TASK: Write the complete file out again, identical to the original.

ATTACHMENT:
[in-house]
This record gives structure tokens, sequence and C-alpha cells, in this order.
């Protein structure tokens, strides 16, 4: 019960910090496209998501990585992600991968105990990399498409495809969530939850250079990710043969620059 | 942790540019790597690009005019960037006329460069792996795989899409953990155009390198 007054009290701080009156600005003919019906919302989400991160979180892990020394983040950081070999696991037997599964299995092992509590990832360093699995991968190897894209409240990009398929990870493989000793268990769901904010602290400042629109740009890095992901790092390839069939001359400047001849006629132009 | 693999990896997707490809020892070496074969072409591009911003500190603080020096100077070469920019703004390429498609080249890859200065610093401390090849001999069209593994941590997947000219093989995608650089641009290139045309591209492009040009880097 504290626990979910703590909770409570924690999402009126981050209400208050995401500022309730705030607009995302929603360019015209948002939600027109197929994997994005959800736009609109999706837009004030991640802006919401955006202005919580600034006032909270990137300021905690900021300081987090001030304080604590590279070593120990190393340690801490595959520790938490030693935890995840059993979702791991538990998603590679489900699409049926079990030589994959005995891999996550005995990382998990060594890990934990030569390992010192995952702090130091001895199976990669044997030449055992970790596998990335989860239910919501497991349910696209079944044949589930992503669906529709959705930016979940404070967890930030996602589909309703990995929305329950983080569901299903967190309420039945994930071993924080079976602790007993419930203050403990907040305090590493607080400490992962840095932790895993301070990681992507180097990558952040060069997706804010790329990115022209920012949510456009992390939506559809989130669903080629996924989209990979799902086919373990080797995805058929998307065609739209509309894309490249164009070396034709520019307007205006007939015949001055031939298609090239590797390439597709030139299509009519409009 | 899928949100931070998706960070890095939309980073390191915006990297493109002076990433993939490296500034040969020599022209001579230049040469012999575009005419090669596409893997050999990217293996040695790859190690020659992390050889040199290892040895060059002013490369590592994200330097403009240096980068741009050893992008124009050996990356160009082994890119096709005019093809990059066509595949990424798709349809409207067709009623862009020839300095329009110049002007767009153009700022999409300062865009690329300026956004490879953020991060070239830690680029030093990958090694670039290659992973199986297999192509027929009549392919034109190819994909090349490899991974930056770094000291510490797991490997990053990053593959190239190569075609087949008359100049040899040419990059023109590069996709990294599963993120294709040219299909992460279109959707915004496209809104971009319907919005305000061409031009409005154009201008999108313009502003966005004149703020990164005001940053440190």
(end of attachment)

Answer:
[in-house]
This record gives structure tokens, sequence and C-alpha cells, in this order.
């Protein structure tokens, strides 16, 4: 019960910090496209998501990585992600991968105990990399498409495809969530939850250079990710043969620059 | 942790540019790597690009005019960037006329460069792996795989899409953990155009390198 007054009290701080009156600005003919019906919302989400991160979180892990020394983040950081070999696991037997599964299995092992509590990832360093699995991968190897894209409240990009398929990870493989000793268990769901904010602290400042629109740009890095992901790092390839069939001359400047001849006629132009 | 693999990896997707490809020892070496074969072409591009911003500190603080020096100077070469920019703004390429498609080249890859200065610093401390090849001999069209593994941590997947000219093989995608650089641009290139045309591209492009040009880097 504290626990979910703590909770409570924690999402009126981050209400208050995401500022309730705030607009995302929603360019015209948002939600027109197929994997994005959800736009609109999706837009004030991640802006919401955006202005919580600034006032909270990137300021905690900021300081987090001030304080604590590279070593120990190393340690801490595959520790938490030693935890995840059993979702791991538990998603590679489900699409049926079990030589994959005995891999996550005995990382998990060594890990934990030569390992010192995952702090130091001895199976990669044997030449055992970790596998990335989860239910919501497991349910696209079944044949589930992503669906529709959705930016979940404070967890930030996602589909309703990995929305329950983080569901299903967190309420039945994930071993924080079976602790007993419930203050403990907040305090590493607080400490992962840095932790895993301070990681992507180097990558952040060069997706804010790329990115022209920012949510456009992390939506559809989130669903080629996924989209990979799902086919373990080797995805058929998307065609739209509309894309490249164009070396034709520019307007205006007939015949001055031939298609090239590797390439597709030139299509009519409009 | 899928949100931070998706960070890095939309980073390191915006990297493109002076990433993939490296500034040969020599022209001579230049040469012999575009005419090669596409893997050999990217293996040695790859190690020659992390050889040199290892040895060059002013490369590592994200330097403009240096980068741009050893992008124009050996990356160009082994890119096709005019093809990059066509595949990424798709349809409207067709009623862009020839300095329009110049002007767009153009700022999409300062865009690329300026956004490879953020991060070239830690680029030093990958090694670039290659992973199986297999192509027929009549392919034109190819994909090349490899991974930056770094000291510490797991490997990053990053593959190239190569075609087949008359100049040899040419990059023109590069996709990294599963993120294709040219299909992460279109959707915004496209809104971009319907919005305000061409031009409005154009201008999108313009502003966005004149703020990164005001940053440190």